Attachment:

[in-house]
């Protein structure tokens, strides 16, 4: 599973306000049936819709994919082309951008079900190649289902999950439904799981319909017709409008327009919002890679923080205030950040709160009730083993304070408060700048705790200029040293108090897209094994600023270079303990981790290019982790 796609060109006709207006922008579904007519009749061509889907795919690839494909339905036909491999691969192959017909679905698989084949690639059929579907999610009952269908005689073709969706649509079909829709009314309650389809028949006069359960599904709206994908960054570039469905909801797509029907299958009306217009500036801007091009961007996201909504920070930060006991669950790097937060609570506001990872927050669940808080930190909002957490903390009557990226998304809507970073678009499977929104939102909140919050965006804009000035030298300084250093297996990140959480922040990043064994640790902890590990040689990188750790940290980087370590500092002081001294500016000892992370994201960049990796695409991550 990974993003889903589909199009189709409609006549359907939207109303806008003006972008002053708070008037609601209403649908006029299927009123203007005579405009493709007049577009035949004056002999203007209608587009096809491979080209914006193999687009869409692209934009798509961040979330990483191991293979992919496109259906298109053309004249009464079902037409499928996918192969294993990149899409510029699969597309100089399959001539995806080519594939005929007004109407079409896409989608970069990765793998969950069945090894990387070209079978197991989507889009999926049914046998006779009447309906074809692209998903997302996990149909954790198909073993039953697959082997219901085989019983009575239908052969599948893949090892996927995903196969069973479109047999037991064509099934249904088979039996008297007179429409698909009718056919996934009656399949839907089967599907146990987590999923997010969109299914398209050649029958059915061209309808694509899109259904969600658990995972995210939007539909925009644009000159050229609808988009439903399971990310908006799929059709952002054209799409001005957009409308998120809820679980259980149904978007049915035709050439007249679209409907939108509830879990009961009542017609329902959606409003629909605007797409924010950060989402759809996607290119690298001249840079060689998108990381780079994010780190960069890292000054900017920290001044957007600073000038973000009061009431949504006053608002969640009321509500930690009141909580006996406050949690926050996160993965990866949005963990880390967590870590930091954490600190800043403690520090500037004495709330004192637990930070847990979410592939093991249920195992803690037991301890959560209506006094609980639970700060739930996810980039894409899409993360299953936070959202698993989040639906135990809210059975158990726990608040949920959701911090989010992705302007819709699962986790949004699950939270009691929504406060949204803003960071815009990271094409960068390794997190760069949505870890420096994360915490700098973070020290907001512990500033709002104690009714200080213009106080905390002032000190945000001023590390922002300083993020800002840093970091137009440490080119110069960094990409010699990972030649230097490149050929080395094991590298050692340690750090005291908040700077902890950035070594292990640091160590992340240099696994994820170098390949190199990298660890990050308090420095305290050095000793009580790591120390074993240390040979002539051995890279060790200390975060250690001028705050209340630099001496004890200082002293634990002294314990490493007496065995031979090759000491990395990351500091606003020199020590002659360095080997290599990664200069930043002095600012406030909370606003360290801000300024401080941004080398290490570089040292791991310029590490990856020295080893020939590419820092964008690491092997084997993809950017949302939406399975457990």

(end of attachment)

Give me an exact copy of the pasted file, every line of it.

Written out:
[in-house]
């Protein structure tokens, strides 16, 4: 599973306000049936819709994919082309951008079900190649289902999950439904799981319909017709409008327009919002890679923080205030950040709160009730083993304070408060700048705790200029040293108090897209094994600023270079303990981790290019982790 796609060109006709207006922008579904007519009749061509889907795919690839494909339905036909491999691969192959017909679905698989084949690639059929579907999610009952269908005689073709969706649509079909829709009314309650389809028949006069359960599904709206994908960054570039469905909801797509029907299958009306217009500036801007091009961007996201909504920070930060006991669950790097937060609570506001990872927050669940808080930190909002957490903390009557990226998304809507970073678009499977929104939102909140919050965006804009000035030298300084250093297996990140959480922040990043064994640790902890590990040689990188750790940290980087370590500092002081001294500016000892992370994201960049990796695409991550 990974993003889903589909199009189709409609006549359907939207109303806008003006972008002053708070008037609601209403649908006029299927009123203007005579405009493709007049577009035949004056002999203007209608587009096809491979080209914006193999687009869409692209934009798509961040979330990483191991293979992919496109259906298109053309004249009464079902037409499928996918192969294993990149899409510029699969597309100089399959001539995806080519594939005929007004109407079409896409989608970069990765793998969950069945090894990387070209079978197991989507889009999926049914046998006779009447309906074809692209998903997302996990149909954790198909073993039953697959082997219901085989019983009575239908052969599948893949090892996927995903196969069973479109047999037991064509099934249904088979039996008297007179429409698909009718056919996934009656399949839907089967599907146990987590999923997010969109299914398209050649029958059915061209309808694509899109259904969600658990995972995210939007539909925009644009000159050229609808988009439903399971990310908006799929059709952002054209799409001005957009409308998120809820679980259980149904978007049915035709050439007249679209409907939108509830879990009961009542017609329902959606409003629909605007797409924010950060989402759809996607290119690298001249840079060689998108990381780079994010780190960069890292000054900017920290001044957007600073000038973000009061009431949504006053608002969640009321509500930690009141909580006996406050949690926050996160993965990866949005963990880390967590870590930091954490600190800043403690520090500037004495709330004192637990930070847990979410592939093991249920195992803690037991301890959560209506006094609980639970700060739930996810980039894409899409993360299953936070959202698993989040639906135990809210059975158990726990608040949920959701911090989010992705302007819709699962986790949004699950939270009691929504406060949204803003960071815009990271094409960068390794997190760069949505870890420096994360915490700098973070020290907001512990500033709002104690009714200080213009106080905390002032000190945000001023590390922002300083993020800002840093970091137009440490080119110069960094990409010699990972030649230097490149050929080395094991590298050692340690750090005291908040700077902890950035070594292990640091160590992340240099696994994820170098390949190199990298660890990050308090420095305290050095000793009580790591120390074993240390040979002539051995890279060790200390975060250690001028705050209340630099001496004890200082002293634990002294314990490493007496065995031979090759000491990395990351500091606003020199020590002659360095080997290599990664200069930043002095600012406030909370606003360290801000300024401080941004080398290490570089040292791991310029590490990856020295080893020939590419820092964008690491092997084997993809950017949302939406399975457990």